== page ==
Statement of Practice
Universal themes in narrative art are never far from my mind as I look through a feminist lens at weighty contemporary issues. In our vastly complex society, and one in which civility and truth are no longer the norm, I use the empathetic treatment of the human form and story and the materiality of thick, lumpy, grog-like paint texture to evoke our common humanity.
In my rural area those who struggle to provoke a wider scope and greater inclusivity often pay a divisive cost, separating them from themselves, their families, and the greater community. My neighbors, family, and friends are my subjects, and our intimate conversations are expressed in titles, poses, clothing, objects, details, and light in the settings. And as I experiment with process, color, and light, I aim to reach toward innovation.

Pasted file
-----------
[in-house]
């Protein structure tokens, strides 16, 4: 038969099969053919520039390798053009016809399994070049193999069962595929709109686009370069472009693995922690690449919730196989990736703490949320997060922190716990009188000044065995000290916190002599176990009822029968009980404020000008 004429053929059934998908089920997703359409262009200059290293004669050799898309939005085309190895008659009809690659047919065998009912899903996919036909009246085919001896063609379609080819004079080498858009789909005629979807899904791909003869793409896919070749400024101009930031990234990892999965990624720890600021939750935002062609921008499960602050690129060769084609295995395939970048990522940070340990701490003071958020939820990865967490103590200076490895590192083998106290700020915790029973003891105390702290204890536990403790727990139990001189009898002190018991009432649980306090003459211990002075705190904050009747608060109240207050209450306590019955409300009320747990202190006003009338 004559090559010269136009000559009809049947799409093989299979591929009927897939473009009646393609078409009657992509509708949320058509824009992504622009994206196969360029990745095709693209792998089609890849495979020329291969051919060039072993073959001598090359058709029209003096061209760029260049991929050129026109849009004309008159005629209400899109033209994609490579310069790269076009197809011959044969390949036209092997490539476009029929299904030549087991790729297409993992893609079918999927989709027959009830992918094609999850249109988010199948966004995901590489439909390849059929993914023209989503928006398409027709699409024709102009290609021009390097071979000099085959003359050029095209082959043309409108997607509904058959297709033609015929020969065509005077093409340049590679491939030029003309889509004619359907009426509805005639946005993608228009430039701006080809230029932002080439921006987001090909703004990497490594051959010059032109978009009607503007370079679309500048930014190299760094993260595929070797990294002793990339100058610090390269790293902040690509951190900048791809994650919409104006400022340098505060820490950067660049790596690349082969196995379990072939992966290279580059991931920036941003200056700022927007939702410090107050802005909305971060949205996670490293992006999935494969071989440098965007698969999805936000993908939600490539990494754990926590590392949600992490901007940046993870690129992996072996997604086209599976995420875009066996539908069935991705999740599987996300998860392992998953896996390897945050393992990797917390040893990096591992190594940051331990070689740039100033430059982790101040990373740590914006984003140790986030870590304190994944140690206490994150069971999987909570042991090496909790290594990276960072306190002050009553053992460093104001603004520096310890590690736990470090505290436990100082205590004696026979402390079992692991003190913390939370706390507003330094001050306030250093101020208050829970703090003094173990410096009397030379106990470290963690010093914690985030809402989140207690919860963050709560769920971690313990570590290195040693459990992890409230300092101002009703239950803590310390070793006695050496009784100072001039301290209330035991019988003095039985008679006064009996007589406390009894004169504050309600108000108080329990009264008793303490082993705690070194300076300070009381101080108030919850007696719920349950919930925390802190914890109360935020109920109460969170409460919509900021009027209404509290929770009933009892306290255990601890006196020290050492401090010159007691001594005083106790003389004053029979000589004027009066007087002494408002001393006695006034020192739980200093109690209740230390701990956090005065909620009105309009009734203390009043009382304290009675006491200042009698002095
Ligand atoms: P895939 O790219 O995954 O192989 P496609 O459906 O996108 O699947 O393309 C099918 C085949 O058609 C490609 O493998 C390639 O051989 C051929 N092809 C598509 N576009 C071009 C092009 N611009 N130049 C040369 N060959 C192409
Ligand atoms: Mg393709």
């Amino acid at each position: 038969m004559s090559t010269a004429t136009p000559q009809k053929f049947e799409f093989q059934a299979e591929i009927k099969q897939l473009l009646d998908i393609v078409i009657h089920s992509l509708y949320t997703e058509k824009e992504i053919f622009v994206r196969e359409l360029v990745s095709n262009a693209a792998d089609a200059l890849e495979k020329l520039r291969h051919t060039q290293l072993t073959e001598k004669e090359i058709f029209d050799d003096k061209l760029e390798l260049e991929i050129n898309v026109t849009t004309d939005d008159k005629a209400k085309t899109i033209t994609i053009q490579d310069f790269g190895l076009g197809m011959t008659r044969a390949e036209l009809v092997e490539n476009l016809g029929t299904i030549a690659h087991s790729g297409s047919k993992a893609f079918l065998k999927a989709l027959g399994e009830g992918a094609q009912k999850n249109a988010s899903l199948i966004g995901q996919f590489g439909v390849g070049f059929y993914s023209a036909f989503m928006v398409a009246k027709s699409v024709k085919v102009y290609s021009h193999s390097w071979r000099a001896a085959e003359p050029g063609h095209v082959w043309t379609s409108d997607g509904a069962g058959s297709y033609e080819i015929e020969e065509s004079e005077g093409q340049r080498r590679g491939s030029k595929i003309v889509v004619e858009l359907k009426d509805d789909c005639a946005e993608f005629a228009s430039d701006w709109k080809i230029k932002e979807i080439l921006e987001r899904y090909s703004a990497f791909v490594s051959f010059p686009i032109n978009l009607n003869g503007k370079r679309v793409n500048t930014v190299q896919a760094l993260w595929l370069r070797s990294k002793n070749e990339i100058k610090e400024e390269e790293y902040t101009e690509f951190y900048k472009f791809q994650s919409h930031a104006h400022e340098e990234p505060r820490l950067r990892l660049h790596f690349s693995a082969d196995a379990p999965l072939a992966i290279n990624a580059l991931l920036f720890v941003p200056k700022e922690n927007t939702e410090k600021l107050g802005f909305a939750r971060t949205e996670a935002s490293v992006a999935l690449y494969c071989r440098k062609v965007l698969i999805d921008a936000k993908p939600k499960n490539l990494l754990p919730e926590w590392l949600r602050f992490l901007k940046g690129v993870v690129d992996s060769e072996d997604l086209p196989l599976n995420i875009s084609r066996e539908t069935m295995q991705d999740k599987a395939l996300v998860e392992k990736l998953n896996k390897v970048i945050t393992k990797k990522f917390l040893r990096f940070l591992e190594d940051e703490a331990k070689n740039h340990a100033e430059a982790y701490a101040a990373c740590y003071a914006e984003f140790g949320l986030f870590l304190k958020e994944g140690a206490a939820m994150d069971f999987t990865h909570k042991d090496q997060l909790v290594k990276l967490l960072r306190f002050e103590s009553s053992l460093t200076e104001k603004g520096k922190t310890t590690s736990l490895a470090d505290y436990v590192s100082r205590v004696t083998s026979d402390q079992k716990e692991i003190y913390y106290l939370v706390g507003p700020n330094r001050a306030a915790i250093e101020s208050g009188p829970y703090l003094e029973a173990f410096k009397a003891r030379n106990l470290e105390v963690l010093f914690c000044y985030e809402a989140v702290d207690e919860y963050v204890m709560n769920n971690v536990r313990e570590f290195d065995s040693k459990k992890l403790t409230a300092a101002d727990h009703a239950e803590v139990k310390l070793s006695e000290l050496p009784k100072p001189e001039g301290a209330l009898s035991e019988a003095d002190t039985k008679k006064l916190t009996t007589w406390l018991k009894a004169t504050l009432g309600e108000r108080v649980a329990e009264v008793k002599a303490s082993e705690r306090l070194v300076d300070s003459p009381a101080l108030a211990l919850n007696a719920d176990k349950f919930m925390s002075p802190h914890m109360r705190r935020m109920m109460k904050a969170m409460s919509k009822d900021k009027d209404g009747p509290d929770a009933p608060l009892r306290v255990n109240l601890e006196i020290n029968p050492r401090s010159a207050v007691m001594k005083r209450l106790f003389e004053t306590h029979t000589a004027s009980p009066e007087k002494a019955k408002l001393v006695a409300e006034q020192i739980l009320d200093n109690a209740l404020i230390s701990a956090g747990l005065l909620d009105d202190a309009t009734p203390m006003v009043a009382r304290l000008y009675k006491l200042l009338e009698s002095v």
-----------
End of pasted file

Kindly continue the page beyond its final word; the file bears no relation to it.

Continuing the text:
Susan Hoffer became interested in stories as a child, listening to her grandmother talk about growing up as ethnic Gottscheer (present day Slovenia) and emigrating to the United States. Her current work explores the experiences of those living in the rural Adirondack region in upstate NY, and questions a viewer’s inclination to generalize others’ experience and ideas.
Hoffer has exhibited throughout the US and won numerous prizes for her work in upstate NY. Her paintings are in the permanent collection of the Albany Institute of History and Art, Albany, NY, and the Adirondack Experience Museum, Blue Mountain Lake, NY.